“Mindfulness is a certain way of paying attention that is healing, that is restorative, that is reminding you of who you actually are so that you don’t wind up getting entrained into being a human doing rather than a human being.”

— Professor Jon Kabat-Zinn

In today’s society, efforts to reduce greenhouse gases and environmental impact, cultural dimensions that could make a difference are often over-looked.

As a family and as a business, we honor the age-old wisdom of the Sabbath rest by calling “TIME OUT!” — stepping away from life’s usual routine once a week. Sabbath-keeping is not primarily something we do, but what we don’t do. The definition of Sabbath implies an intermission, a day of rest, a day of not doing our daily business, a day of not consuming. It is sanctified as a time of reflection, a time of refreshment, a period of rest and renewal. It’s about finding a balance in life as we step off of the 24/7 treadmill.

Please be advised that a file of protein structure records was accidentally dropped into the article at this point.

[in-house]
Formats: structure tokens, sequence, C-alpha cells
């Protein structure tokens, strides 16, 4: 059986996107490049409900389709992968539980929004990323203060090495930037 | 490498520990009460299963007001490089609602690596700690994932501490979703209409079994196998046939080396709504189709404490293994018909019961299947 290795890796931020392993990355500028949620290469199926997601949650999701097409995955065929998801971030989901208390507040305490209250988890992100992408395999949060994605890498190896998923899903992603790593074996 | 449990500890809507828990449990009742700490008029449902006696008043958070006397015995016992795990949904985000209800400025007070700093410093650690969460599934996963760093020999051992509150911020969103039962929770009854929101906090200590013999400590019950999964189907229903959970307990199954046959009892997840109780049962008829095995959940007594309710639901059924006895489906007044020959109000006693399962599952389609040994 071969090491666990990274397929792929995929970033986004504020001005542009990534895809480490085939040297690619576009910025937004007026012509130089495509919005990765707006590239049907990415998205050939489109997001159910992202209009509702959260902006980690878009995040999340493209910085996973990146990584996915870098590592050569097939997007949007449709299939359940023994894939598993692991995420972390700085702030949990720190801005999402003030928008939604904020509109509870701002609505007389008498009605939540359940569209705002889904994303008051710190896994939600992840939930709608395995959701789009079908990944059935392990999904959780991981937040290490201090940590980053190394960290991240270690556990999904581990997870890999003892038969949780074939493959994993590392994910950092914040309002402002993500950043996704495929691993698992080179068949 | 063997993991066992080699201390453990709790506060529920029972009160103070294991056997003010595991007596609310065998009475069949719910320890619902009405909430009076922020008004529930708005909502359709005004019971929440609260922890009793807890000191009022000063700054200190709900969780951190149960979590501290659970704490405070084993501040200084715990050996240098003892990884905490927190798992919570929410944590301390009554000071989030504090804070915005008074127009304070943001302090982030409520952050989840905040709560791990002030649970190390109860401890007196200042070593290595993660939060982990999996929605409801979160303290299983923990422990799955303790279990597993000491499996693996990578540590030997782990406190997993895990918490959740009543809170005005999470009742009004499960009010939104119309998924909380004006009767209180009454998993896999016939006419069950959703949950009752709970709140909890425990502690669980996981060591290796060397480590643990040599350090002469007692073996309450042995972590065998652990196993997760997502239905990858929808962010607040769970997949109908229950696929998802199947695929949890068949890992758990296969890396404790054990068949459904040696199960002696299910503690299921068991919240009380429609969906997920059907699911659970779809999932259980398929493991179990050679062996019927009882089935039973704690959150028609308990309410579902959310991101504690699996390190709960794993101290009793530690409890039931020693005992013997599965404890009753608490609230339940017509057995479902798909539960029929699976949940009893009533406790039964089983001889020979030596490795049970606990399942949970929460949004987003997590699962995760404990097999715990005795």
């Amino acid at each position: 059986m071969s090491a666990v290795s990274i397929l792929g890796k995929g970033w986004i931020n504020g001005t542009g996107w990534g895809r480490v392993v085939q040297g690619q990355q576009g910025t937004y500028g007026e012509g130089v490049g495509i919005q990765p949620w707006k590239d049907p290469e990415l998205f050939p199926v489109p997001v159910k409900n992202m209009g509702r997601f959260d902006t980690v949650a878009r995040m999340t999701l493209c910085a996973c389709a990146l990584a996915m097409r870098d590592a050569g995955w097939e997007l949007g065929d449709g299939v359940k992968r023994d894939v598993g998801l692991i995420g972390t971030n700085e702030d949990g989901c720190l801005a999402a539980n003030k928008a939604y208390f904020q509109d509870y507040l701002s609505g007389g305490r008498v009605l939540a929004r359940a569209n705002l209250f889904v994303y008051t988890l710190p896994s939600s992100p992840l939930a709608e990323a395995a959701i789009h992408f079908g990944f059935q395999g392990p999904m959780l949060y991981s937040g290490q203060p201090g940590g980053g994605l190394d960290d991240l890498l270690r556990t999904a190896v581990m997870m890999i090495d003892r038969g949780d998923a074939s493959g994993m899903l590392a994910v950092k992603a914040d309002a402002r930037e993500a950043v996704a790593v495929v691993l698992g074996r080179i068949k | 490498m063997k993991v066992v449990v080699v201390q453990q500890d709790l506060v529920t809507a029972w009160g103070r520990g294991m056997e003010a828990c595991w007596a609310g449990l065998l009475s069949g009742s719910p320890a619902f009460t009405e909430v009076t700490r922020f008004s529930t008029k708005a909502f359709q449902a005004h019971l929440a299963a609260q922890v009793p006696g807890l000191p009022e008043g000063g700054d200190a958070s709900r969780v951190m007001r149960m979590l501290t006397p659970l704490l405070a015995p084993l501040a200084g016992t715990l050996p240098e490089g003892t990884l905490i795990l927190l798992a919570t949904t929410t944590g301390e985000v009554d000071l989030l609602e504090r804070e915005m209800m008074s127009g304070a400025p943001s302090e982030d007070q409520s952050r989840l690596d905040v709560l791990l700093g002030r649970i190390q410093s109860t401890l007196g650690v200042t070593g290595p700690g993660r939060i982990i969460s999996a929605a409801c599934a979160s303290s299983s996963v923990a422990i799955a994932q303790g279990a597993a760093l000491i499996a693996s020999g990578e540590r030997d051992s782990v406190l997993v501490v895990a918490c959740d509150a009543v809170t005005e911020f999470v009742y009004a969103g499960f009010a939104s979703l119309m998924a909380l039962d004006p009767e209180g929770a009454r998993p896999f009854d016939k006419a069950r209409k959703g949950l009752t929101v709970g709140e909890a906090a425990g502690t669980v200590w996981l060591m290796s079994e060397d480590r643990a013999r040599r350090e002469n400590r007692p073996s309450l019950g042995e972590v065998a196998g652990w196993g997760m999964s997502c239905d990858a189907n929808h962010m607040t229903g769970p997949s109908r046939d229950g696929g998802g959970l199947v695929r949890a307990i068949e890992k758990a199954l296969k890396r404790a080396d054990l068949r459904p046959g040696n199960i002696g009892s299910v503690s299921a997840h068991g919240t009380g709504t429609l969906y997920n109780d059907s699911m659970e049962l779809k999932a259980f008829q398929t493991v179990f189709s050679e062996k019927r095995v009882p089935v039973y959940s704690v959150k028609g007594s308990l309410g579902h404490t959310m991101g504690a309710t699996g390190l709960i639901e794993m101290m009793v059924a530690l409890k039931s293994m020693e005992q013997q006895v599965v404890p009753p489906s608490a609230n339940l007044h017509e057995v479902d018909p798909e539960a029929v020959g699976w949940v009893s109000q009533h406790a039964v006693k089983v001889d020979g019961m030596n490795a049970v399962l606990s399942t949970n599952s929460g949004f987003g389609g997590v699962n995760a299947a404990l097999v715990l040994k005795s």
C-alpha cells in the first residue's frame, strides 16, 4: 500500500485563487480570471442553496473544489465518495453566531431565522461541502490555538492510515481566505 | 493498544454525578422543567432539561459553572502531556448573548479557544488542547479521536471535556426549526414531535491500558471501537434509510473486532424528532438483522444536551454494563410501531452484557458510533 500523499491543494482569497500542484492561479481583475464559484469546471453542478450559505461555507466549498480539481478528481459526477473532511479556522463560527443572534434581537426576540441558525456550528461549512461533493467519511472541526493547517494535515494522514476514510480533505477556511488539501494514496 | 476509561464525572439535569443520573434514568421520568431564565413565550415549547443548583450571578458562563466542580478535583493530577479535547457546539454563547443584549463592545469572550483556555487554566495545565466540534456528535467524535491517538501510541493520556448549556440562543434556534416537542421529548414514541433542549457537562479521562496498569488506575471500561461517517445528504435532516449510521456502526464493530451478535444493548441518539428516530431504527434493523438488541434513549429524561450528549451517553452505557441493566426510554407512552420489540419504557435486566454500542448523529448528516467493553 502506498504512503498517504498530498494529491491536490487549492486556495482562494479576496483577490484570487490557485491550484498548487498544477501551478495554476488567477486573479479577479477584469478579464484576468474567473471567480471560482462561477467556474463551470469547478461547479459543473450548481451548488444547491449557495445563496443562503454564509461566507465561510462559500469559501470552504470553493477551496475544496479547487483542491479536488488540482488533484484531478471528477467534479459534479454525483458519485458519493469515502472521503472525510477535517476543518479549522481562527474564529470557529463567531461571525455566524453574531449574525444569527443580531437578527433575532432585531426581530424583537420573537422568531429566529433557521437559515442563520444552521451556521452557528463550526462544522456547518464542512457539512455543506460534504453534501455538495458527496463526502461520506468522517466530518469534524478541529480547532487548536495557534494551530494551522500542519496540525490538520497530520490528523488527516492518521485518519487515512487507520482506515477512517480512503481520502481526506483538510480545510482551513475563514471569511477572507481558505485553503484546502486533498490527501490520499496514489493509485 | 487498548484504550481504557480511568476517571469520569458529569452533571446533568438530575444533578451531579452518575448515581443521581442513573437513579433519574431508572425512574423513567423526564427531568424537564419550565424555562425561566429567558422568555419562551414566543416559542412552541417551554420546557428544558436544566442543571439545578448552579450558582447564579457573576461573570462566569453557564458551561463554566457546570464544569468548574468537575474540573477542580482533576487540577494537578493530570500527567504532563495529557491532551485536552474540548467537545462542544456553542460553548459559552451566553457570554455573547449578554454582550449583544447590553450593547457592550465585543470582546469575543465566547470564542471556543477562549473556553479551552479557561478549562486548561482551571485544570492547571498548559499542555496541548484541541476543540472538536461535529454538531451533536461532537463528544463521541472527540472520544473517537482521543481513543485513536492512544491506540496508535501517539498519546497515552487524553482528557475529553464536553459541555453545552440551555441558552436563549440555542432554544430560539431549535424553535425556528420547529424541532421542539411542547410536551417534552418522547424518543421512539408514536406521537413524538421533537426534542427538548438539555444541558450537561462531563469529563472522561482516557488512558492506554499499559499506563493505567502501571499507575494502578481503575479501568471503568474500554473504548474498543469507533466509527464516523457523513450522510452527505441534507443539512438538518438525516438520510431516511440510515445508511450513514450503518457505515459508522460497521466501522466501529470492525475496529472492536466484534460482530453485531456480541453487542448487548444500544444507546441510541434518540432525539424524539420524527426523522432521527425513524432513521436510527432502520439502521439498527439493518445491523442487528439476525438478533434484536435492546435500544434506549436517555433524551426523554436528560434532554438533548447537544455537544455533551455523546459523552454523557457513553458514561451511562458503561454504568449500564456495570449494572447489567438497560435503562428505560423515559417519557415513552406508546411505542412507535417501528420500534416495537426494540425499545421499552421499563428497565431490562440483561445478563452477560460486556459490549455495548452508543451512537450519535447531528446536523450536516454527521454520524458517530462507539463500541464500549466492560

By abstaining from work and certain activities (shopping, business, etc.), we feel more aware of the rejuvenation our planet needs. Plus, we regain the time to slow down, relax and have more humane lives.

Additionally, Sabbath-keeping is an imitation the Creator who created (“worked”) the world in six days and rested on the seventh. He set the day aside and sanctified it (Genesis 2:1-3) as an eternal remembrance of His act of creation. Resting as HE did and heeding His command assists his people to remember Him as Creator and Lawgiver of both His physical and spiritual laws. The Sabbath allows the faithful to reconnect deeply with God and with their identity.

In being lost to ourselves through our usual routines, we can begin to find ourselves anew by exploring solitude, time and our relationships with family.

This time out of time renders each day more important. And there is hope that when the chatter of our daily tasks and concerns falls silent, we can listen with fresh ears to the voices of nature and the Creator around us.

Soli Deo gloria